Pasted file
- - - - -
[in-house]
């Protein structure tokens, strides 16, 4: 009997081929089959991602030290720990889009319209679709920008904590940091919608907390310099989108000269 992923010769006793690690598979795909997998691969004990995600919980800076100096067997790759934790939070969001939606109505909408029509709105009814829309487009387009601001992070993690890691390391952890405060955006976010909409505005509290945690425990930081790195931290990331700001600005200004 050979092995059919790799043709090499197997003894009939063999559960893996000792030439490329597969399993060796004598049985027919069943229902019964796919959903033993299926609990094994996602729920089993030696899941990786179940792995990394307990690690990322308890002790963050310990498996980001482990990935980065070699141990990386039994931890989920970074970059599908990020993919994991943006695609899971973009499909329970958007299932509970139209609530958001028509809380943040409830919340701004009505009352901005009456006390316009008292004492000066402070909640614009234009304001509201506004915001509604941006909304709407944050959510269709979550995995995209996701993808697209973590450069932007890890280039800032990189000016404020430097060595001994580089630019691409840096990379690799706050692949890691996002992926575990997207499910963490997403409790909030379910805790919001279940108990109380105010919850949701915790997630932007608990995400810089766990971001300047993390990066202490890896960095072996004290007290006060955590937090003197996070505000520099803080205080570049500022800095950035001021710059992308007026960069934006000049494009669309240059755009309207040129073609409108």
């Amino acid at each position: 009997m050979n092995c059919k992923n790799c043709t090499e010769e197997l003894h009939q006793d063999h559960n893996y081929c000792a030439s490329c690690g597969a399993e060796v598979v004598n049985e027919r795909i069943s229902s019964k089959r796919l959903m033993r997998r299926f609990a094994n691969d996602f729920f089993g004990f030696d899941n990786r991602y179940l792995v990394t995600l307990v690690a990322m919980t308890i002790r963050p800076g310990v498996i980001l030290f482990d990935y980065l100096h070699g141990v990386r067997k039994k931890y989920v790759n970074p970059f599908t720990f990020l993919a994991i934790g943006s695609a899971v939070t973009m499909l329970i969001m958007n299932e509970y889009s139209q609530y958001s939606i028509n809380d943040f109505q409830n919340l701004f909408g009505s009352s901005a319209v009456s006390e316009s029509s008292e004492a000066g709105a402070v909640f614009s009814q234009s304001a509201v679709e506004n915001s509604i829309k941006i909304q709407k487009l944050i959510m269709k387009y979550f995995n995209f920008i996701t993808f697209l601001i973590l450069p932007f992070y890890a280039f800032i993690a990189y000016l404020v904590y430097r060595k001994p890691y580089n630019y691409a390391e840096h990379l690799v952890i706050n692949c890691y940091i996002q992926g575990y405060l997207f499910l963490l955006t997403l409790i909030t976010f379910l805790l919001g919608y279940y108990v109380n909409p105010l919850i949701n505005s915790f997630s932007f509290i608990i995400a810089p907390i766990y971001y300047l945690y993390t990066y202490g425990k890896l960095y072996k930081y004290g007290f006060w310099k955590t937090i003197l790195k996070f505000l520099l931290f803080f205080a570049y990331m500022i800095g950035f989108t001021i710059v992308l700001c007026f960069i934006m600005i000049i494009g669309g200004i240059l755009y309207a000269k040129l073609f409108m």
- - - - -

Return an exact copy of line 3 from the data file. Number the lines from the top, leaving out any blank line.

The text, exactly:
């Amino acid at each position: 009997m050979n092995c059919k992923n790799c043709t090499e010769e197997l003894h009939q006793d063999h559960n893996y081929c000792a030439s490329c690690g597969a399993e060796v598979v004598n049985e027919r795909i069943s229902s019964k089959r796919l959903m033993r997998r299926f609990a094994n691969d996602f729920f089993g004990f030696d899941n990786r991602y179940l792995v990394t995600l307990v690690a990322m919980t308890i002790r963050p800076g310990v498996i980001l030290f482990d990935y980065l100096h070699g141990v990386r067997k039994k931890y989920v790759n970074p970059f599908t720990f990020l993919a994991i934790g943006s695609a899971v939070t973009m499909l329970i969001m958007n299932e509970y889009s139209q609530y958001s939606i028509n809380d943040f109505q409830n919340l701004f909408g009505s009352s901005a319209v009456s006390e316009s029509s008292e004492a000066g709105a402070v909640f614009s009814q234009s304001a509201v679709e506004n915001s509604i829309k941006i909304q709407k487009l944050i959510m269709k387009y979550f995995n995209f920008i996701t993808f697209l601001i973590l450069p932007f992070y890890a280039f800032i993690a990189y000016l404020v904590y430097r060595k001994p890691y580089n630019y691409a390391e840096h990379l690799v952890i706050n692949c890691y940091i996002q992926g575990y405060l997207f499910l963490l955006t997403l409790i909030t976010f379910l805790l919001g919608y279940y108990v109380n909409p105010l919850i949701n505005s915790f997630s932007f509290i608990i995400a810089p907390i766990y971001y300047l945690y993390t990066y202490g425990k890896l960095y072996k930081y004290g007290f006060w310099k955590t937090i003197l790195k996070f505000l520099l931290f803080f205080a570049y990331m500022i800095g950035f989108t001021i710059v992308l700001c007026f960069i934006m600005i000049i494009g669309g200004i240059l755009y309207a000269k040129l073609f409108m």